The Adult Heart Lacks Stem Cells Capable of Regenerating Damaged Muscle
By BiotechDaily International staff writers
Posted on 16 Aug 2012
A recent study conducted on mice has shown that stem cells present in the hearts of new born animals can be induced to regenerate heart muscle following a heart attack but that these stem cells no longer function in the hearts of adult animals.
Investigators at Cornell University (Ithaca, NY, USA) and their colleagues at the University of Bonn (Germany) examined the ability of neonatal and adult mice to regenerate heart muscle tissue following heart attack (infarction) to determine the role of the stem cells known as c-kit+ cardiovascular precursor cells (CPCs) that are known to be present in early heart development.
They reported in the July 30, 2012, online edition of the journal Proceedings of the National Academy of Sciences of the USA (PNAS) that undifferentiated precursor cells matured into new heart muscle cells in two-day-old mice, but not in adult animals. While the young mice were able to regenerate functional myocytes, infarction of adult mice resulted in only a modest induction of c-kit+ cells within the infarct, which did not undergo myogenic differentiation, but adopted a vascular role within the infarction, indicating a lack of authentic CPCs.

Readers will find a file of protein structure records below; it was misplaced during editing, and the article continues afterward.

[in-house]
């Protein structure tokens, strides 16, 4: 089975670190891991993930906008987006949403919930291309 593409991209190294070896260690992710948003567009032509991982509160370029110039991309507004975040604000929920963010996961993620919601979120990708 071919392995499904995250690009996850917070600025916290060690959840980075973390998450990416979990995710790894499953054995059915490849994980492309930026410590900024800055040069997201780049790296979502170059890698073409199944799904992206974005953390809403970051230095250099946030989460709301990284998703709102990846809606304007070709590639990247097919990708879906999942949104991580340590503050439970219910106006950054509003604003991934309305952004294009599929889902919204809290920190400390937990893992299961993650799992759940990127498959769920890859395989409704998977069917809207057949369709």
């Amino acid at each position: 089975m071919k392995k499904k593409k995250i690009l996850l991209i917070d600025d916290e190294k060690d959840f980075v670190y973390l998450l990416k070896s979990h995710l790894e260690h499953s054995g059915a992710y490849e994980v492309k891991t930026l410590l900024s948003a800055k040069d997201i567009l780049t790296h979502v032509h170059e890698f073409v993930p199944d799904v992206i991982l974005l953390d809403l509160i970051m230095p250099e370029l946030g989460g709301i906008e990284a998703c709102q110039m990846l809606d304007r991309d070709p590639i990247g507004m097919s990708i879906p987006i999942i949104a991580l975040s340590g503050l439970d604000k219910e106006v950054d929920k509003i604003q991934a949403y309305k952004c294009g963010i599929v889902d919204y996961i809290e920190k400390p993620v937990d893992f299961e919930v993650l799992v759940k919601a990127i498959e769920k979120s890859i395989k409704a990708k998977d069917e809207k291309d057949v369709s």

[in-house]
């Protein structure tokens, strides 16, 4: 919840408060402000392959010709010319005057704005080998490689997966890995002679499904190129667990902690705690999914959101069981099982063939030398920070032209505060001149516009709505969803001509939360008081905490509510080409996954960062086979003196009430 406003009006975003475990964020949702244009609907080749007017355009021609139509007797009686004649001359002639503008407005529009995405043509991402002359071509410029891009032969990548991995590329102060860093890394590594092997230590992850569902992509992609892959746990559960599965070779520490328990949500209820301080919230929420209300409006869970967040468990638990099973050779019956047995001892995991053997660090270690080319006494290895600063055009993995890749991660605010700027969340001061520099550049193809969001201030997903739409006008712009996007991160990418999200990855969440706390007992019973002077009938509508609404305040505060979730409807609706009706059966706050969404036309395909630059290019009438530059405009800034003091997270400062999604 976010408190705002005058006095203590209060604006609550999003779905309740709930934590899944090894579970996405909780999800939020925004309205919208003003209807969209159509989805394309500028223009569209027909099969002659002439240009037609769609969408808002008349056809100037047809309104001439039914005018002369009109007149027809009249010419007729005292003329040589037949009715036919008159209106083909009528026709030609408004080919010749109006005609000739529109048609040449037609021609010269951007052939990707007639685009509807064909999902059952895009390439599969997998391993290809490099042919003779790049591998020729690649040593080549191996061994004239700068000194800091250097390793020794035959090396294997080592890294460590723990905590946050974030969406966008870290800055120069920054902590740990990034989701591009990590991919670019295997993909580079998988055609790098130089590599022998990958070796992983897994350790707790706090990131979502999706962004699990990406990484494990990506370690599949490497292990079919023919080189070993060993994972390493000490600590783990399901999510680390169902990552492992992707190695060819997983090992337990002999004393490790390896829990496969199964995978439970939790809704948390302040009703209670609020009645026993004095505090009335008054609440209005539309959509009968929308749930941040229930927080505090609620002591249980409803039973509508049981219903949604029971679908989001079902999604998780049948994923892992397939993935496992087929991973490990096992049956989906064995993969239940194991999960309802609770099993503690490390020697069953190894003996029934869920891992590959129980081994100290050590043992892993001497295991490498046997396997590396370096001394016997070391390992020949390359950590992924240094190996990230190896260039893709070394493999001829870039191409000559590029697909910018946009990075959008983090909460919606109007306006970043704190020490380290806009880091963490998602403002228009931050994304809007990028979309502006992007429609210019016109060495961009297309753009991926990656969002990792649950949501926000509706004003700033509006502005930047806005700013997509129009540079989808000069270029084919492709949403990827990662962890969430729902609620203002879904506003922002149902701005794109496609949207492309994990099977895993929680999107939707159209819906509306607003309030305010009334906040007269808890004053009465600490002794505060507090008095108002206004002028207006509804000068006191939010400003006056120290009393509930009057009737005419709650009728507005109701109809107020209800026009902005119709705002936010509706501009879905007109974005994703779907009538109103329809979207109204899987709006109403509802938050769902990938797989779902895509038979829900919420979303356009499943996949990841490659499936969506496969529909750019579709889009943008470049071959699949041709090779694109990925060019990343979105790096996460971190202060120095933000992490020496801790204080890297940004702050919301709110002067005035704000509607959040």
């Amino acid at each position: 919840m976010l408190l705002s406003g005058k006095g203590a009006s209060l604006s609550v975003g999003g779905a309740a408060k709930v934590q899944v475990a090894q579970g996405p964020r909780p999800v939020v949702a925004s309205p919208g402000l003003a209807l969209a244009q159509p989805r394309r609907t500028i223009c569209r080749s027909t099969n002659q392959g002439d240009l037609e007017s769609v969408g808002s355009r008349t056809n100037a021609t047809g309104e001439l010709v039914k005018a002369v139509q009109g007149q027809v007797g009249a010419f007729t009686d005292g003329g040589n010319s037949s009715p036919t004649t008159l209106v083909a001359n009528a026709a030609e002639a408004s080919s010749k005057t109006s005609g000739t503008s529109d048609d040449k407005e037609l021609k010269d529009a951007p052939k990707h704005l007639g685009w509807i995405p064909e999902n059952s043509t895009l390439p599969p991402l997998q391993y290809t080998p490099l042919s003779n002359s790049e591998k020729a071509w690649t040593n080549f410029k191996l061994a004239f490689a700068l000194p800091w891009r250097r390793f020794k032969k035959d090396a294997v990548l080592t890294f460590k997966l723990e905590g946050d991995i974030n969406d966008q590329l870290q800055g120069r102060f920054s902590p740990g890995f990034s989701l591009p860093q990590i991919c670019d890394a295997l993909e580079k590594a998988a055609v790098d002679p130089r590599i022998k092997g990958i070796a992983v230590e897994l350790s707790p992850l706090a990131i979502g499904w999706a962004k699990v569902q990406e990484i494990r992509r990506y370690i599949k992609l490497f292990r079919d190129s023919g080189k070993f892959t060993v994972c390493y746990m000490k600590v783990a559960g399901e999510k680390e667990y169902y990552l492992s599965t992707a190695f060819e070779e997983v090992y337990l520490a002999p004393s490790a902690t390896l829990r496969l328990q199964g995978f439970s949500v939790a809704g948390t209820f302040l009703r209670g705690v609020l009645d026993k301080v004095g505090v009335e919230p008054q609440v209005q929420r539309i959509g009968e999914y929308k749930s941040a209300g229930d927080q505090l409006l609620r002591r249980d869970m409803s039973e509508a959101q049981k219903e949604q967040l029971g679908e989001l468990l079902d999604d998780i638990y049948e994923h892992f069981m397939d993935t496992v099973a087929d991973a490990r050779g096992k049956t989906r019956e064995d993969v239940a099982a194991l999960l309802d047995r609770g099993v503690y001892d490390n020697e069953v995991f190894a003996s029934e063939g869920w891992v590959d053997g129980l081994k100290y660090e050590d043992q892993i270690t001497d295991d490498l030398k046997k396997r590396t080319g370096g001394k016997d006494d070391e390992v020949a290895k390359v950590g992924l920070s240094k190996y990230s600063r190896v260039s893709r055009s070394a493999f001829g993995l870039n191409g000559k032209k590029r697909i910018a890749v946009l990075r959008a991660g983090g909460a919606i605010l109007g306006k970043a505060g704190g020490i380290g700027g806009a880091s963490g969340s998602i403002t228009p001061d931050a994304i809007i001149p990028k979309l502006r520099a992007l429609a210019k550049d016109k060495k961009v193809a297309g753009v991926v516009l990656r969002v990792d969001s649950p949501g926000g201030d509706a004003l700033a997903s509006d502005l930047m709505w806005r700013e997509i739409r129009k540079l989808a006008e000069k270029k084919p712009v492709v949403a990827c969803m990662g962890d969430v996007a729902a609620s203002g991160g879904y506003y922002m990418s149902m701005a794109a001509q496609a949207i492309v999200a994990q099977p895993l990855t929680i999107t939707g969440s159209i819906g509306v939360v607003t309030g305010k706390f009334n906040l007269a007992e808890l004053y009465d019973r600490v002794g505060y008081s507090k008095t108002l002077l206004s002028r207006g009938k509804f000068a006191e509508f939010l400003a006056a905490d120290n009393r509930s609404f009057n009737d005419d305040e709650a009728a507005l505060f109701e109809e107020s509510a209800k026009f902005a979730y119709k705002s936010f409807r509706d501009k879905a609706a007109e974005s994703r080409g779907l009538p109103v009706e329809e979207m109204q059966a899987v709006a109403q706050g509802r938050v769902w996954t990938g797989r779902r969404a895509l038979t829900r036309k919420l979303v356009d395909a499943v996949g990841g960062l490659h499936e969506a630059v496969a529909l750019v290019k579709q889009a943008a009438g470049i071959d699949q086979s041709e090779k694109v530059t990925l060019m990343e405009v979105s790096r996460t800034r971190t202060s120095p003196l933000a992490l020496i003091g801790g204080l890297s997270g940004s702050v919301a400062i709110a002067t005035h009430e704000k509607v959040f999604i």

“While the existence of these cells in adults is controversial, if one did have fully capable stem cells in adults, why are there no new heart cells after an infarct? Whether this is due to a lack of stem cells or to something special about the infarct that inhibits stem cells from forming new heart cells is the question we addressed, taking advantage of the fact that the newborn mouse has these cells,” said senior author Dr. Michael Kotlikoff, professor of veterinary medicine at Cornell University. “The stem cells found in the adult heart have lost the ability to become heart cells, and are only capable of forming new vessels.”
University of Bonn